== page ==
The actual site of Advance is located near the present-day BLM recreation site by the same name. But the archaeological research is demystifying some of the site’s lore and its socialist utopian inhabitants who were eventually thwarted by the federal government in their attempts to cut timber in the vicinity of the Giant Forest.
   The program will be held at the Three Rivers Arts Center on North Fork Drive at 7:30 p.m. and is being sponsored by The Kaweah Commonwealth, not coincidentally the name of the colony’s historic newspaper. Admission is free and everyone is invited.

Men’s softball sets

summer schedule

   In Three Rivers, summer just wouldn’t be the same without those hot nights and the even hotter Poison Oak League softball action. League play is set to begin in the men’s slow-pitch league Sunday, June 11, with a customary evening of short-format practice games scheduled for Wednesday, June 8.
   A special managers’ draft of new players, or returning players who want to apply to change teams, will be conducted June 6. In order to be eligible for the draft, players must have completed the eighth grade, live or work in Three Rivers, and register via any of the sign-up sheets posted around town.
   During a managers’ meeting held last Sunday, a 16-game schedule with a post-season tournament similar to what was in use last year was approved for 2006. Each of the five teams meet four times during the regular season. The post-season consists of a double-elimination tournament.
   Jim Vines, activity director, said the Three Rivers Recreation Committee is offering to finance some improvement to the League’s field at Three Rivers School. The offer is being extended because men’s softball, first organized in the 1970s, has consistently shown the most profit of any of the commission’s activities.
   League games will be played Tuesday, Thursday, and Sunday nights. The fee per player is $25.
   For more information, call 786-0733.

Industrial arts training

offered to teens

   Sierra Forge & Fire, located in the historic Waterman foundry in Exeter, will be holding a series of summer workshops for teens. Skills taught will be forging, bladesmithing, glassblowing, and bronze casting. Steve Crigler of Three Rivers will be assisting interested teens in fundraising for all costs associated with attending during the weekend of July 21 to 23. A meeting will be held Thursday evening, June 8. Call for more information: 561-4439.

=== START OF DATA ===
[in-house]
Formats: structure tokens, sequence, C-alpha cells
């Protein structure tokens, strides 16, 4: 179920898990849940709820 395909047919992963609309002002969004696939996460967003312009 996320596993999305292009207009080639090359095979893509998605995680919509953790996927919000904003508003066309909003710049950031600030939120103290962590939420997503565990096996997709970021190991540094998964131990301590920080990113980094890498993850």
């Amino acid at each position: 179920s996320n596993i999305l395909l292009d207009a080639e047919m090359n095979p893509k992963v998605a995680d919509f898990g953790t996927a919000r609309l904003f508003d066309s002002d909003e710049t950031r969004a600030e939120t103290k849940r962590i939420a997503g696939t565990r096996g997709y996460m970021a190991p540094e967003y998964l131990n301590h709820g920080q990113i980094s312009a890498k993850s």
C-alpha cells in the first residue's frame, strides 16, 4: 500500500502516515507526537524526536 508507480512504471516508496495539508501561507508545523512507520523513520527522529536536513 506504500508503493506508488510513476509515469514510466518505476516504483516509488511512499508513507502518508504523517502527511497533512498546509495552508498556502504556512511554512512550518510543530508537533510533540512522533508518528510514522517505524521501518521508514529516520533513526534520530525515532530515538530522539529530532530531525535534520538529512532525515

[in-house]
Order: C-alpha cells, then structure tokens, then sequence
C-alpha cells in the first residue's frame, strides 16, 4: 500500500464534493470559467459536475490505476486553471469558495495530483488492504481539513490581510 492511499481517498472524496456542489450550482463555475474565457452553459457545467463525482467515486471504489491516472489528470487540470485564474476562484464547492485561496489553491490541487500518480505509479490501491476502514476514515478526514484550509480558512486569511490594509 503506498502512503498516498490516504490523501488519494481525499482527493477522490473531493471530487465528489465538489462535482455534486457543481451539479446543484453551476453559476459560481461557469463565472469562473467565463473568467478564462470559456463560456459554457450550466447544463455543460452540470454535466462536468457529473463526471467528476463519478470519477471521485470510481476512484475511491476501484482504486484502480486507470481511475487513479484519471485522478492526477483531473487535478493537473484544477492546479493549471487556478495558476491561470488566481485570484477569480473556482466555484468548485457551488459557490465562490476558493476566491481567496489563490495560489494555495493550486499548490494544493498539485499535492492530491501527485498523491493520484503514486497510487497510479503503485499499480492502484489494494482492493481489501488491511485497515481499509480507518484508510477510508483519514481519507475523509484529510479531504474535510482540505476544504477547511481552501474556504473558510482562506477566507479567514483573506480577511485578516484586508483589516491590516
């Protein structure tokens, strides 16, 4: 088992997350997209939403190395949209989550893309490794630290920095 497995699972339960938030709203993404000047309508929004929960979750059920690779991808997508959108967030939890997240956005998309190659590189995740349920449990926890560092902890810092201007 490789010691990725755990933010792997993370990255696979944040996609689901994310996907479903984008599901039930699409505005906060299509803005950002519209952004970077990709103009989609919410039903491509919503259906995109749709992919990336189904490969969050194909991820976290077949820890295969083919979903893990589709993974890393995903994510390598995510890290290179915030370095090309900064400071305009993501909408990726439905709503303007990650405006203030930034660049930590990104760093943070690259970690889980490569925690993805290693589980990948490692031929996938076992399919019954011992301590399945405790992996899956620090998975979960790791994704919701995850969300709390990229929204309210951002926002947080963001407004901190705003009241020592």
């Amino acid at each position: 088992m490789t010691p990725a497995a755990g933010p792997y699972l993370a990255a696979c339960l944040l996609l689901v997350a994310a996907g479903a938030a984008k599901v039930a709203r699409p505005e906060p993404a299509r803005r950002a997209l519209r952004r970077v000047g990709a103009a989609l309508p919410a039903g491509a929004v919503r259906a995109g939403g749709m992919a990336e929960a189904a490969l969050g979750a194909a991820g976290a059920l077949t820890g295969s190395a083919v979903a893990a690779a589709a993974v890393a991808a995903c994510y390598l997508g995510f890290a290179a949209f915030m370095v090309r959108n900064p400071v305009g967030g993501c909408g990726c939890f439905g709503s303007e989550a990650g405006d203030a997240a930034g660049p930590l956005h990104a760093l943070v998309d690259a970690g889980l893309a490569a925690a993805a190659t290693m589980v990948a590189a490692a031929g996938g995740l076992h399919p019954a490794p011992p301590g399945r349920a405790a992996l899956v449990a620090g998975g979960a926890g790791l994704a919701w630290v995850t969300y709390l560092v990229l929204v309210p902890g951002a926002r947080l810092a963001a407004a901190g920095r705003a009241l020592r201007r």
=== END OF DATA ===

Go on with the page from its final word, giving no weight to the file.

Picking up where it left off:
1913 ~ 2006

   Bernardine Susan Bettendorf Wollenman, a resident of Three Rivers for 59 years, died Tuesday, May 23, 2006, at her home. She was 93.
   Bernie was born Feb. 21, 1913, in Chicago, Ill., to Nicholas and Elisabetha Bettendorf. She was raised in Anaheim, graduating from Anaheim High School in 1931.
   In 1933, she married her high school sweetheart, John Wollenman. They resided in Lancaster and Fullerton prior to moving to Tulare County.
   In 1947, the couple built their home in Three Rivers and lived there for the rest of their lives. Her grandchildren continue to manage the citrus and olive ranch (today, JNJ Farms) that the Wollenmans founded near Lindsay.
   Bernie was a member of the St. Clair’s Altar Society, Sierra Traditional Jazz Club, Redbud Garden Club, Three Rivers Lady Lions, Three Rivers Woman’s Club, Three Rivers Travel Club, and the Three Rivers Senior League. She was also the organist for St. Clair’s Catholic Church for many years and had a large organ in her home that she would play for friends and family.
   Bernie was instrumental in the founding of the Three Rivers Volunteer Ambulance service in Three Rivers. Her grandson, John, has followed the tradition, serving as an ambulance volunteer for nearly 20 years.
   Bernie enjoyed tending her beautiful garden, cake decorating, tole painting, candle-making, and needlework. She was a great hostess and threw many wonderful parties and dances on their river-view patio. She and her husband, John, loved to travel together, especially aboard the Mississippi River steamboats.
   Bernie was preceded in death by her husband, John Wollenman, and sister Agnes Keefer.
   She is survived by her son, Jimmie Wollenman; daughter Barbara Delgado of Three Rivers; three grandchildren, Nikki Gibler, Jody Hanggi, and John Hanggi; and five great-grandchildren, Daniel, Gwen, Jennifer, Cassandra, and Courtney; one great-great-grandchild, Ethan; and several nieces and nephews.
A service was held last week at St. Clair’s Catholic Church with burial at the Three Rivers Cemetery.